By: Joe Lyons
Rhode Island is in style once again. The Greene Airport expansion and Providence’s new Convention Center have made the Ocean State a popular destination for business as well as pleasure. If you find yourself in town for business any time from May to October, bring a travel rod and some lightweight waders, and treat your self to a little fishing. What’s the point of going to a convention if you can’t slip out for a while!
A mere 20 minutes from the airport, and under a half hour from Providence, you can find exceptional light-tackle angling along the shores of Greenwich Bay at Goddard Park, a state owned, facility that is one of the favorite spots for shore anglers in Narragansett Bay. Located on the west side of Greenwich Bay, across from East Greenwich Harbor, the park boasts a beach, bathing pavilion, boat ramp and restrooms. Goddard Park affords the angler with dawn-dusk access, but I’ve bent the rules by an hour at end of the day without any problems. Last year, entrance to the park was free to residents and out-of-state visitors.
An 8-to 10-weight rod with floating or intermediate line is the standard outfit employed by the locals. When the fish are close to the bottom, most of the regulars will use of sinking tip lines. Other necessary gear includes: a wading belt, pliers, and a headlamp for low light conditions. A stripping basket is optional.
Early spring fishing starts around the first week of May, and the last fish exit the stage as late as Halloween. Small early season flies, like a Glass Minnow or a sparsely dressed Deceiver work well early in the season. During the summer, poppers and sliders are good choices early and late in the day. Sandeel patterns, bigger Deceivers and menhaden imitations, along with Poppers, make good autumn presentations. During the spring and fall, fish can be caught all day long. Dusk and dawn provide the best action in the summer.
Striped Bass, the first migratory game species to arrive and the last to leave, are the target of most fly-fishers. In this area of Narragansett Bay you will find mainly school fish, occasionally mixed with some marginal keepers. But, evening tides in the late spring and early fall have produced some whoppers. What Greenwich Bay lacks in size, it makes up for in action; when the fish are running strong, in the late spring and early fall, ten and twenty fish days are routine for anglers in the know.
In addition to bass, weakfish, which are again on the upswing of their population cycle, and can be found in catchable numbers in Greenwich Bay. Don’t let the name “weakfish” lead you to believe these fish are wimps; weakfish are strong fighters with some sharp teeth.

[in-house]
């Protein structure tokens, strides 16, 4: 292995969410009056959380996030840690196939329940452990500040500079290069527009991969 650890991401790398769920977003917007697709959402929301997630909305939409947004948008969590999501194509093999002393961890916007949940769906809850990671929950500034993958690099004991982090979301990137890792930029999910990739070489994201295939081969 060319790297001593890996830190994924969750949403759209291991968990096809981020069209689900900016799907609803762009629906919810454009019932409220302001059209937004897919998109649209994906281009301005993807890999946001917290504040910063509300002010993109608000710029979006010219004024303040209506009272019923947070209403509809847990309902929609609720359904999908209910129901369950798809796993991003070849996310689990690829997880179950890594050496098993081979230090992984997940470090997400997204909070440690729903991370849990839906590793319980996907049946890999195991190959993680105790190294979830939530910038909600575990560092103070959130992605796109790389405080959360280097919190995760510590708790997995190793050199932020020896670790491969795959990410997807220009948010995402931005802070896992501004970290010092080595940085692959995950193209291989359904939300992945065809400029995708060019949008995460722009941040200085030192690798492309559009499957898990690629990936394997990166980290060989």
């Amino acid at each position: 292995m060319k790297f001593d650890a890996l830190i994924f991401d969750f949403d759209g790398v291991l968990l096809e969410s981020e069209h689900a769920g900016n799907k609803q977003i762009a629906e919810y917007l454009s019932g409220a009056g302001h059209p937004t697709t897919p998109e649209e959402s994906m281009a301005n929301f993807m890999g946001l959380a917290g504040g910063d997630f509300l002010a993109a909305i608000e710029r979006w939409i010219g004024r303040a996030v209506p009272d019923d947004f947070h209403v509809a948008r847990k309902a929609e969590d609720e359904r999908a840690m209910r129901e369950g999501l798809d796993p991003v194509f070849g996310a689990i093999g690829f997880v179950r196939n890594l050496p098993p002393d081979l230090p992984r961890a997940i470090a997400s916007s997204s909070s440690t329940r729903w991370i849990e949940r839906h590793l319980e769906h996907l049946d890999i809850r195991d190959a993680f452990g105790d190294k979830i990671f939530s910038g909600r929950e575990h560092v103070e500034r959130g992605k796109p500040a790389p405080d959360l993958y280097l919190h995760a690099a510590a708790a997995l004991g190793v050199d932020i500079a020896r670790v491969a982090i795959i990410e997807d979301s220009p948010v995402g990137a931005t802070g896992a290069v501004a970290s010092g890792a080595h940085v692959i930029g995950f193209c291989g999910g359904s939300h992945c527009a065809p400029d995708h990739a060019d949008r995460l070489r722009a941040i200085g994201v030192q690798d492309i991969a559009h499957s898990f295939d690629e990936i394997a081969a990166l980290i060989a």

Bluefish arrive early summer, and by the middle of July they pretty much take over. By late August, the big bluefish, known locally as gorilla blues, move in. While some anglers frown on bluefish, I look forward to them. Nothing else fights like a big bluefish in shallow water. You’ll need wire leaders and tough, durable flies to deal with the razor sharp choppers of these brutes.
From the beach area, you can access several nice points to the south from which a wading angler can easily cast into the highly productive rips. Dead-drifting a fly inside a rip is a favored technique among the local experts. Cast your fly into the current, and retrieve only enough line to stay in contact with the offering.
North of the beach area lies Sally Rocks, an outcropping of about half a dozen pickup truck size boulders. Besides the rocks, a small jetty serves as a fishing perch. The rocks, jetty, and the shore on each side is considered the premier area to fish. In the spring, particularly in late May, you can find many anglers lined up this part of the Bay. Sally Rocks is best fished when the water is moving; for this reason, most anglers like the mid-tide stages. Some anglers like to wade by the rocks, some like to fish from the jetty; both approaches are productive.
From the Boat Ramp, located at the park’s eastern end, you can reach many more points and drop offs. Look for the usual indicators: breaking fish, swirls, and congregated baitfish. The fish here tend to move around quite a bit, so don’t be afraid to cover a lot of ground.
Goddard Park is one of the few areas of open space remaining in the city of Warwick. In the early morning, it’s not uncommon to see a great blue heron one minute and a whitetail deer the next. The still, sheltered water, bordered by abundant eelgrass provides a fine habitat for crabs, eels, bay anchovies, silversides and clams.
Since menhaden netters have been banned from the bay we have experienced a great resurgence in this primary food of local game fish. Let’s hope the legislation sticks for years to come. The 2000 fishing season was one of the best I have ever seen in Greenwich Bay. The presence of immature Menhaden, coupled with the cooling effects of a rainy summer, kept gamefish in the bay. While we can’t expect every year to be as good as that year, we can expect Greenwich Bay to be a productive locale for many seasons to come.